Miniature dwellings in the wild

While the State government has been distributing pattas to forest dwellers under the Forest Rights Act 2006, activists and tribal communities lament over several crucial factors, including the miniscule size of the land — 1.5 cents — they’ve been given.
Miniature dwellings in the wild
Illustration - Saai

CHENNAI: Recognising the long-pending rights of traditional forest dwellers and tribals in Tamil Nadu, the State government has so far issued 9,812 land deeds to the community members.

TN began issuing deeds after the Supreme Court in 2016 vacated an interim order of the Madras High Court to stay in issuing land pattas under the Forest Rights Act (FRA), 2006, to forest dwellers.

The FRA was launched as a result of protracted struggle and injustice endured by the marginal and tribal communities in India, to assert their rights over the forestland on which they’ve been dependent on for several decades. Furthermore, the act is considered vital as it provides restitution of deprived forest rights, including individual rights to cultivate and community rights over common property resources. The Act also mandates that the land deeds will be provided only to those residing in the forest before 2005.

Subsequently, to issue these pattas, both revenue and forest department officials were involved in identifying the beneficiaries and issuing land deeds. According to the Department of Tribal Welfare, the highest number of beneficiaries has been in the Western district.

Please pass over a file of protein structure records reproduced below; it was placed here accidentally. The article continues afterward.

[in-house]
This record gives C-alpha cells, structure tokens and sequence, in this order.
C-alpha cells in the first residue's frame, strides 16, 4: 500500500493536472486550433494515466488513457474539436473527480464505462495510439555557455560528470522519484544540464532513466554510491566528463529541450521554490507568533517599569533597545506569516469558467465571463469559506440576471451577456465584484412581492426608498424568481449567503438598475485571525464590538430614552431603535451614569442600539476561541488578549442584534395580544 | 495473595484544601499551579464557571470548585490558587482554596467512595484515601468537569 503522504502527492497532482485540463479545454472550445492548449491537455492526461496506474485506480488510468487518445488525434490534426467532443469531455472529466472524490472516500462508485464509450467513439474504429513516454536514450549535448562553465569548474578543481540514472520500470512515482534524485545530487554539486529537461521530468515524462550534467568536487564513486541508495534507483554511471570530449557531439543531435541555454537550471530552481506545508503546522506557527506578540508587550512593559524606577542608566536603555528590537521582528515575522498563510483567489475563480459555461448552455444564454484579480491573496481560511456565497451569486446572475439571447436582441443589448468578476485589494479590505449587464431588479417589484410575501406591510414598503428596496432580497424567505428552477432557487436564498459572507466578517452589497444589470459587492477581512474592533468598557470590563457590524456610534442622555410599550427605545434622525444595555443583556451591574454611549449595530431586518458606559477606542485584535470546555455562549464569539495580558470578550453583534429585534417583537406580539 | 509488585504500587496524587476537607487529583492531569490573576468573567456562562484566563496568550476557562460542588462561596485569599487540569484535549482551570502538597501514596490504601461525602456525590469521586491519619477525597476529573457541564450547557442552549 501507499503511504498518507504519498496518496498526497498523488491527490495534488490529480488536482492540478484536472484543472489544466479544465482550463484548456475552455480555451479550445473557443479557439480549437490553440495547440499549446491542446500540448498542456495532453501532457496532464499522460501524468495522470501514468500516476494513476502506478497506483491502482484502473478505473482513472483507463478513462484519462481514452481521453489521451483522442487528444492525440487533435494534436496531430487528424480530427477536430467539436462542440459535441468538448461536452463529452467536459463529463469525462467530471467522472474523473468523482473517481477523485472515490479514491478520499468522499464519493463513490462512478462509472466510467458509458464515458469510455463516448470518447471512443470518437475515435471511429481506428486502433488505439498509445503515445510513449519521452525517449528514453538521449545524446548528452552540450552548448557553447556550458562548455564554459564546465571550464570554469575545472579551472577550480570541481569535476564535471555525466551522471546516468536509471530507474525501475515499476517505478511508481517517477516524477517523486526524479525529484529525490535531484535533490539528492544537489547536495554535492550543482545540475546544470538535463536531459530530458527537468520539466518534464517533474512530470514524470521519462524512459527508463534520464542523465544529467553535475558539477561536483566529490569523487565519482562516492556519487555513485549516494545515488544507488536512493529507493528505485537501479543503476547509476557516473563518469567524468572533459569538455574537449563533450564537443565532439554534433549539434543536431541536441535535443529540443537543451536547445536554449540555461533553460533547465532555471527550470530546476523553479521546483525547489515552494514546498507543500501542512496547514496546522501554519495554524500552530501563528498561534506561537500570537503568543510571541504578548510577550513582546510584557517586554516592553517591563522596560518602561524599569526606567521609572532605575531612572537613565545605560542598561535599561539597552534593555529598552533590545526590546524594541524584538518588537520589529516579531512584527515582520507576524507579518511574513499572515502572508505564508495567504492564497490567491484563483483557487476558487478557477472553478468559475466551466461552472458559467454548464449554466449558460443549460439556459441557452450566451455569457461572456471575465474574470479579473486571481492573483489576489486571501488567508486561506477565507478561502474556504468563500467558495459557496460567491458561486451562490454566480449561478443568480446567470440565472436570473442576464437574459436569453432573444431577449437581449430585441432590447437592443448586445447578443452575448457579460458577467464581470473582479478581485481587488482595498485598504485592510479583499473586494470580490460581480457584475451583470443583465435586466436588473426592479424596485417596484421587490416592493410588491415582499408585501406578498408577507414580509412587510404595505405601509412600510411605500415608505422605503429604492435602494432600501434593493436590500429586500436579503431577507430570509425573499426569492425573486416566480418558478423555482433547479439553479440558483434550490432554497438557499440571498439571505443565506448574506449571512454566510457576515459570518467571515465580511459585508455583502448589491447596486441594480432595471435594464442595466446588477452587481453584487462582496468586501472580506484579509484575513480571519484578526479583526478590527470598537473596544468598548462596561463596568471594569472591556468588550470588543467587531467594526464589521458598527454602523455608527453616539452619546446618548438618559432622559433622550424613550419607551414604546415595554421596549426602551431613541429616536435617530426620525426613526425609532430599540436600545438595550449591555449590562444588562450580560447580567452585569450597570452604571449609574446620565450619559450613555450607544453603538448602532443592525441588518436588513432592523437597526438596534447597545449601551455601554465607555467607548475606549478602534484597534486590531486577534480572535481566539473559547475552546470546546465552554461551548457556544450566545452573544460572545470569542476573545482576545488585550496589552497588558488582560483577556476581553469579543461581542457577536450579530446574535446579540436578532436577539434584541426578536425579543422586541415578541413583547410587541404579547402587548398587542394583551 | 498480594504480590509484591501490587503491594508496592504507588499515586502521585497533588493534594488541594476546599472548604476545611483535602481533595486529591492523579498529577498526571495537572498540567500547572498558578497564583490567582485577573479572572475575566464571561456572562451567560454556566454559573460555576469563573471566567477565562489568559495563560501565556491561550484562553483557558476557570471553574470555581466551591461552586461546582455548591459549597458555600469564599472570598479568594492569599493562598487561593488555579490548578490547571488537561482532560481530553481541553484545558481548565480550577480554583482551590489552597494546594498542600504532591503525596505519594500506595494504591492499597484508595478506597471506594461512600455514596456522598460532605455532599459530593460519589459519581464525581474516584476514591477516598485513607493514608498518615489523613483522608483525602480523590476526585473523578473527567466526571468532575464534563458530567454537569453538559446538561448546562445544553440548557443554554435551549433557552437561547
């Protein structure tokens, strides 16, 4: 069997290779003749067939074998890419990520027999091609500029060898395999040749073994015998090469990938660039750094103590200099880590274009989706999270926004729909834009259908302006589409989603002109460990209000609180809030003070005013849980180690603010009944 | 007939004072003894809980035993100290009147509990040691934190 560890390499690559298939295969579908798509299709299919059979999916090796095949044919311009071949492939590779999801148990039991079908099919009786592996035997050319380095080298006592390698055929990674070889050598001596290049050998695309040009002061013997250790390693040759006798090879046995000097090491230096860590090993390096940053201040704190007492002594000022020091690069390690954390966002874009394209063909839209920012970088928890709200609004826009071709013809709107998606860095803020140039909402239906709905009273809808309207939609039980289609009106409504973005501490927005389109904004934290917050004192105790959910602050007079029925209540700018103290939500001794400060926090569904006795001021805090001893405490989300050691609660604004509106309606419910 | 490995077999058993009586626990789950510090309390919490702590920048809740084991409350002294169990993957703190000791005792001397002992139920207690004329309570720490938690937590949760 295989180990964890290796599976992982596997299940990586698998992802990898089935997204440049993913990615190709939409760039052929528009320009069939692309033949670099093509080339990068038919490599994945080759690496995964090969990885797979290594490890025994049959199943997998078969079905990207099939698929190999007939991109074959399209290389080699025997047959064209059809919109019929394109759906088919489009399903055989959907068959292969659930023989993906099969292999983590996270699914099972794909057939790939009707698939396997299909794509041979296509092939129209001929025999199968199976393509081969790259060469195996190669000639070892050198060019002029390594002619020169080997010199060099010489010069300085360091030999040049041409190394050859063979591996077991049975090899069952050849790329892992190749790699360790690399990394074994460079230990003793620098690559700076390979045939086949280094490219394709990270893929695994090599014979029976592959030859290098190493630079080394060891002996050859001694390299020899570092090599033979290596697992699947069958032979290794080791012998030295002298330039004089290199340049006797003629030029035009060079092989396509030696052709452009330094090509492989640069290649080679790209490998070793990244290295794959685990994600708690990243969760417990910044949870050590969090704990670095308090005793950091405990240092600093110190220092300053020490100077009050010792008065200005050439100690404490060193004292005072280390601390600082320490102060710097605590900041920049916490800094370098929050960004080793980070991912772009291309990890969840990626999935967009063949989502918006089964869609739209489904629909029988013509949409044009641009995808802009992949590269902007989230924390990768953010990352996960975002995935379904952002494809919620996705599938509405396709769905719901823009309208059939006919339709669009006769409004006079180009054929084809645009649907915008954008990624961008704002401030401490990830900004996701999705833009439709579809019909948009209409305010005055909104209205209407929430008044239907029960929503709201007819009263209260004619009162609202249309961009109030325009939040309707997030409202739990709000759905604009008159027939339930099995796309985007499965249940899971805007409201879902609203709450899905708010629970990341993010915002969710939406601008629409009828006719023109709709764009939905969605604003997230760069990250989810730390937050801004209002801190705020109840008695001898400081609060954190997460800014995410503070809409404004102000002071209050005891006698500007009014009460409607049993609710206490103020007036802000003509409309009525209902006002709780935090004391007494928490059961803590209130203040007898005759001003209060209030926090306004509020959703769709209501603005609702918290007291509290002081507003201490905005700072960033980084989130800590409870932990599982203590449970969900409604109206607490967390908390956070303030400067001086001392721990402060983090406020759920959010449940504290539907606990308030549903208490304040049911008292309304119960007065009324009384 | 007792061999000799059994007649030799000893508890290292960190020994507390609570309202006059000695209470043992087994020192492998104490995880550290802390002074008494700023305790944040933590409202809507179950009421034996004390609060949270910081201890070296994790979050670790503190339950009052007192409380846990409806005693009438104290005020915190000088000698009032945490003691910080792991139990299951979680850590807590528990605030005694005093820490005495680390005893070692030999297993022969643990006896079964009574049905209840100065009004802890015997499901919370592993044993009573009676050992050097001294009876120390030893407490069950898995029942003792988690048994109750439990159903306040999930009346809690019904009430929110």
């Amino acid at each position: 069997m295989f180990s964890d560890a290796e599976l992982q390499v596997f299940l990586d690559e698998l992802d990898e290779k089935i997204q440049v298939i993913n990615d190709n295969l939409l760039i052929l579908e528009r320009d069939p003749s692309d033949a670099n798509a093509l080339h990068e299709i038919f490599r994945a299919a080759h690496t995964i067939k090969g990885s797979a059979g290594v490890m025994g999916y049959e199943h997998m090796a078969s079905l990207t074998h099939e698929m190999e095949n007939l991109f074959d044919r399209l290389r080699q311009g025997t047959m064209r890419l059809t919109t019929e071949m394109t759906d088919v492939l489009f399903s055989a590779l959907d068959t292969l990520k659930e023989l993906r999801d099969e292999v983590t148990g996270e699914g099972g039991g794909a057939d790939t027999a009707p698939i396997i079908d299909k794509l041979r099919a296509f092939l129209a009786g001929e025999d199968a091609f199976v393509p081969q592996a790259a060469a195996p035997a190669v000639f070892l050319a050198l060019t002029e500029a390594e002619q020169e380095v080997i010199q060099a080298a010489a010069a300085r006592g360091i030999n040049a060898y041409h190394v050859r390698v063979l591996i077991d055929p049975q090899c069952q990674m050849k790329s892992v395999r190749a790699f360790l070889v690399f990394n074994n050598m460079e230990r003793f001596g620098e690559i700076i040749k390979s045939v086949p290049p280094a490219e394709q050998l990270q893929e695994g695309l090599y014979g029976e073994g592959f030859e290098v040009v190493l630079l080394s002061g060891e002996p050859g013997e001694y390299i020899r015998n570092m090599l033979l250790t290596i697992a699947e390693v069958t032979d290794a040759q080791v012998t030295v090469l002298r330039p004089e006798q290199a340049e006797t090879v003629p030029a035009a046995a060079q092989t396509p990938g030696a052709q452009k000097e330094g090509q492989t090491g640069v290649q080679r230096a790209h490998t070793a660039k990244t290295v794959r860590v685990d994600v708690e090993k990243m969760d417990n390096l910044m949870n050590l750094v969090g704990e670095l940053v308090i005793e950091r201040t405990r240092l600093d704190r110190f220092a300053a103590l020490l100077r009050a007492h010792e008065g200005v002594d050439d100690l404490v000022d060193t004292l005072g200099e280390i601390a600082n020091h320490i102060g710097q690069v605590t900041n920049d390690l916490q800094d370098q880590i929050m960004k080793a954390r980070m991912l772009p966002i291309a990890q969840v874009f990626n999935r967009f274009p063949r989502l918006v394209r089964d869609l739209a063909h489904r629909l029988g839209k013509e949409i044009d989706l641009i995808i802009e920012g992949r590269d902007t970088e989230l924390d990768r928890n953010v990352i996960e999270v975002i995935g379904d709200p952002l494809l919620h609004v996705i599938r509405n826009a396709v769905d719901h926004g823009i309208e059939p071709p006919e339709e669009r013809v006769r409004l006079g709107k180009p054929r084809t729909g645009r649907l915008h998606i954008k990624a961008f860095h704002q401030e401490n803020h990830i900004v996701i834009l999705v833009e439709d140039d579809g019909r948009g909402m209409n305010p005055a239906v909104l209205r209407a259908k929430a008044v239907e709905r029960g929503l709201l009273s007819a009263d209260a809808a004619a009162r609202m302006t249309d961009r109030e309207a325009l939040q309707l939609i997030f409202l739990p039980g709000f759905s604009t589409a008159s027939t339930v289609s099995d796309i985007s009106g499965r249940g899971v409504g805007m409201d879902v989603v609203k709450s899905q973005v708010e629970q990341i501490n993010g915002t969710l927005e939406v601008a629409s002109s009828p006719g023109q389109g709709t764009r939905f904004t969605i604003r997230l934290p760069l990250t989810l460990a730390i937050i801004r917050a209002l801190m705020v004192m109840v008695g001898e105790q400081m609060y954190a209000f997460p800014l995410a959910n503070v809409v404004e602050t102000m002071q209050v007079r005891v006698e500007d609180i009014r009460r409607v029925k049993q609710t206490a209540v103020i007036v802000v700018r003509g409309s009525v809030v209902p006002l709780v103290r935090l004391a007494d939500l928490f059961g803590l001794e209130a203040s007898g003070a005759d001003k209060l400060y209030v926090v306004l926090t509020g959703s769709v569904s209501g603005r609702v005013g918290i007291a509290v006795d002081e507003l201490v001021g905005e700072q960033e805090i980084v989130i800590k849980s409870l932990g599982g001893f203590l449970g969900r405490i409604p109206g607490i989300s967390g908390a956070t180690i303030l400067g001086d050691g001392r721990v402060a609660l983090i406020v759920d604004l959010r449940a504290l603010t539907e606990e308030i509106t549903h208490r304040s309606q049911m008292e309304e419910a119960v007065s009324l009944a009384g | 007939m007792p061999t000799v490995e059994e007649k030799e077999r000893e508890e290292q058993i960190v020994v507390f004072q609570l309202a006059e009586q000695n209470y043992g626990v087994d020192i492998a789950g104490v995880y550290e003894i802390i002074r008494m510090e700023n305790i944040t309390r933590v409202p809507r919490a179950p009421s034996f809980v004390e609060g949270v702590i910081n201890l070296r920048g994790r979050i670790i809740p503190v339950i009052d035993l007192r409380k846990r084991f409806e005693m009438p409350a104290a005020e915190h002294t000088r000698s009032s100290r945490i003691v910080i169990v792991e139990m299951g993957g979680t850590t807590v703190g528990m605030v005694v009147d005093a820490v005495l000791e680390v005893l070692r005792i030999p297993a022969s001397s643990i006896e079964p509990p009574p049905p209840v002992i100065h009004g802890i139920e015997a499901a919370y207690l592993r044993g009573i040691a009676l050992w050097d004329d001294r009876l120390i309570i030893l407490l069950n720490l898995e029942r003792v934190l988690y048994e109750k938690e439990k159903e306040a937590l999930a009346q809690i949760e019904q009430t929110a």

A senior official in the tribal welfare department said, “Training is being conducted for tahsildars in the revenue department and forest department rangers, who’ll be primarily involved in identifying beneficiaries and receiving applications from the dwellers across the State.”

He added that by providing these land deeds, tribals and traditional dwellers will be recognised of their rights. “There are instances of forest dwellers being displaced and voluntarily evacuated for projects like dam construction and setting up of tiger reserves. Hence, displaced communities, now living in settlements will also be eligible for land deeds and do not have to fear eviction,” the official added.

To avail the land deed, the forest dwellers should submit an application form with the grama sabha, which will in turn be passed on to the Forest Right Committee (FRC). The FRC will measure the land both for housing and farming.

Followed by this, a sub-divisional committee with tahsildars, rangers and tribal representatives will check the authenticity of the land claim, and forward it to district-level committee headed by the collector. Meanwhile, the State-level committee is also in place to check the effective implementation of FRA.

Though the government is working on issuing pattas, forest dwellers claim they had to protest several times to avail these pattas and pointed out several flaws in the implementation of the Act.

S Thanaraj, the State coordinator of Ekta Parishad (a non-violent people’s movement for land rights) says the implementation of the Act is not efficient at the ground-level. Additionally, the stay of the Madras HC triggered protests.